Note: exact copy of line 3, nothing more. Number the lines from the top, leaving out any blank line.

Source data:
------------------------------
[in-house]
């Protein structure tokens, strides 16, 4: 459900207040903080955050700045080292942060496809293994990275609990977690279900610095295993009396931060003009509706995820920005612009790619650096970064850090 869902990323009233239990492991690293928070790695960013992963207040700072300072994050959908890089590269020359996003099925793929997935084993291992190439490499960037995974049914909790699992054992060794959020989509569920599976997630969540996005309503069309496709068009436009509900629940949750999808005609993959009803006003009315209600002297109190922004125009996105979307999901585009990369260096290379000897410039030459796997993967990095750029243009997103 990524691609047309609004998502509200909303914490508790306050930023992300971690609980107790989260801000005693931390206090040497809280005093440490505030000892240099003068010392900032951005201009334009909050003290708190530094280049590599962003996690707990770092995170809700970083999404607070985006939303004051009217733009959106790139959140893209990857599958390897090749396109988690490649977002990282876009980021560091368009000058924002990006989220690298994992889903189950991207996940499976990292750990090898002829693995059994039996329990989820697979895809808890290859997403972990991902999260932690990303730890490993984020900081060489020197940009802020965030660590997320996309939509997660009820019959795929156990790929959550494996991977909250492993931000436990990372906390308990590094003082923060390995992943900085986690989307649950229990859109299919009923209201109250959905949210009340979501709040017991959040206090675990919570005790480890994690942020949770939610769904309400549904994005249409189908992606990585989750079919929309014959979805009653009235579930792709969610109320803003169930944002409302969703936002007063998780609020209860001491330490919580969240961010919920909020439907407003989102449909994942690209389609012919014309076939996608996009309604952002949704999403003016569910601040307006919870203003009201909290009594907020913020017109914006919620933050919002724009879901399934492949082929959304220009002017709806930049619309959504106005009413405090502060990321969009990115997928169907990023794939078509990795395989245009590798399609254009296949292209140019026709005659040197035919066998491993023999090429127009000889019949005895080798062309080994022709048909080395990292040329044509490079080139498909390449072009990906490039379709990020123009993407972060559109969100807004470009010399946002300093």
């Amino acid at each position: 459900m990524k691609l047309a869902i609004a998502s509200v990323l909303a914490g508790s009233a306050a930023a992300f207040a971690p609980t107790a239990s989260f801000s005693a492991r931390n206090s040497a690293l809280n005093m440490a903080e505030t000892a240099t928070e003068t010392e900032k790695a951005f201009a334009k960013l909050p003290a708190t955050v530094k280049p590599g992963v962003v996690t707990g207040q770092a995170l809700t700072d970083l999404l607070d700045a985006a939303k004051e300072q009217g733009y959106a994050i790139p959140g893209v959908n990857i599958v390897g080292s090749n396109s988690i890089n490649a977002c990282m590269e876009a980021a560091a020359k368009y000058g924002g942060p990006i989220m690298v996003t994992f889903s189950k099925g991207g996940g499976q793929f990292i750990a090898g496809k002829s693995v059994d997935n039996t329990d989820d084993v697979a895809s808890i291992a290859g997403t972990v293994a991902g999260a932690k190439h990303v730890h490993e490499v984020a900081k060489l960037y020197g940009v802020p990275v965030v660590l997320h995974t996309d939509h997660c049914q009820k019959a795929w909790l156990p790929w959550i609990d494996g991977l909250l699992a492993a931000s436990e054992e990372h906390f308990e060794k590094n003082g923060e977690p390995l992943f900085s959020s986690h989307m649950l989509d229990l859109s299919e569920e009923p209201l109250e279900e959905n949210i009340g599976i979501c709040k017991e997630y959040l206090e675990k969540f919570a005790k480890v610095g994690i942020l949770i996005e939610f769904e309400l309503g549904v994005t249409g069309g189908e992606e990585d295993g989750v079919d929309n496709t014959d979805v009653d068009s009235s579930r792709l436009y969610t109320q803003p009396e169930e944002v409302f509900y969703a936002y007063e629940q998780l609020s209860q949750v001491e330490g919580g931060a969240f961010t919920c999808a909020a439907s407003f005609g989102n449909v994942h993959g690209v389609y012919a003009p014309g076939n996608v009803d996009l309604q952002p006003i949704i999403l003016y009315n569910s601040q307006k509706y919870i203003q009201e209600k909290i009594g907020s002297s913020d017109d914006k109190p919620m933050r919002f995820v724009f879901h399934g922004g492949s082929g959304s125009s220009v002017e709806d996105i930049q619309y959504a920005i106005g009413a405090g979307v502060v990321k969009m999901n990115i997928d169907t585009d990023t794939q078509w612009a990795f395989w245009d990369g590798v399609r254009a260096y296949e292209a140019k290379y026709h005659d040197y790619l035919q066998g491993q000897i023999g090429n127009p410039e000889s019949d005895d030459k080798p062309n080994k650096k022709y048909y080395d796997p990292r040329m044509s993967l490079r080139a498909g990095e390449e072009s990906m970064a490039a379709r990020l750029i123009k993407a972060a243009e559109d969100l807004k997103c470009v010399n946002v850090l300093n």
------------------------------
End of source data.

């Amino acid at each position: 459900m990524k691609l047309a869902i609004a998502s509200v990323l909303a914490g508790s009233a306050a930023a992300f207040a971690p609980t107790a239990s989260f801000s005693a492991r931390n206090s040497a690293l809280n005093m440490a903080e505030t000892a240099t928070e003068t010392e900032k790695a951005f201009a334009k960013l909050p003290a708190t955050v530094k280049p590599g992963v962003v996690t707990g207040q770092a995170l809700t700072d970083l999404l607070d700045a985006a939303k004051e300072q009217g733009y959106a994050i790139p959140g893209v959908n990857i599958v390897g080292s090749n396109s988690i890089n490649a977002c990282m590269e876009a980021a560091a020359k368009y000058g924002g942060p990006i989220m690298v996003t994992f889903s189950k099925g991207g996940g499976q793929f990292i750990a090898g496809k002829s693995v059994d997935n039996t329990d989820d084993v697979a895809s808890i291992a290859g997403t972990v293994a991902g999260a932690k190439h990303v730890h490993e490499v984020a900081k060489l960037y020197g940009v802020p990275v965030v660590l997320h995974t996309d939509h997660c049914q009820k019959a795929w909790l156990p790929w959550i609990d494996g991977l909250l699992a492993a931000s436990e054992e990372h906390f308990e060794k590094n003082g923060e977690p390995l992943f900085s959020s986690h989307m649950l989509d229990l859109s299919e569920e009923p209201l109250e279900e959905n949210i009340g599976i979501c709040k017991e997630y959040l206090e675990k969540f919570a005790k480890v610095g994690i942020l949770i996005e939610f769904e309400l309503g549904v994005t249409g069309g189908e992606e990585d295993g989750v079919d929309n496709t014959d979805v009653d068009s009235s579930r792709l436009y969610t109320q803003p009396e169930e944002v409302f509900y969703a936002y007063e629940q998780l609020s209860q949750v001491e330490g919580g931060a969240f961010t919920c999808a909020a439907s407003f005609g989102n449909v994942h993959g690209v389609y012919a003009p014309g076939n996608v009803d996009l309604q952002p006003i949704i999403l003016y009315n569910s601040q307006k509706y919870i203003q009201e209600k909290i009594g907020s002297s913020d017109d914006k109190p919620m933050r919002f995820v724009f879901h399934g922004g492949s082929g959304s125009s220009v002017e709806d996105i930049q619309y959504a920005i106005g009413a405090g979307v502060v990321k969009m999901n990115i997928d169907t585009d990023t794939q078509w612009a990795f395989w245009d990369g590798v399609r254009a260096y296949e292209a140019k290379y026709h005659d040197y790619l035919q066998g491993q000897i023999g090429n127009p410039e000889s019949d005895d030459k080798p062309n080994k650096k022709y048909y080395d796997p990292r040329m044509s993967l490079r080139a498909g990095e390449e072009s990906m970064a490039a379709r990020l750029i123009k993407a972060a243009e559109d969100l807004k997103c470009v010399n946002v850090l300093n």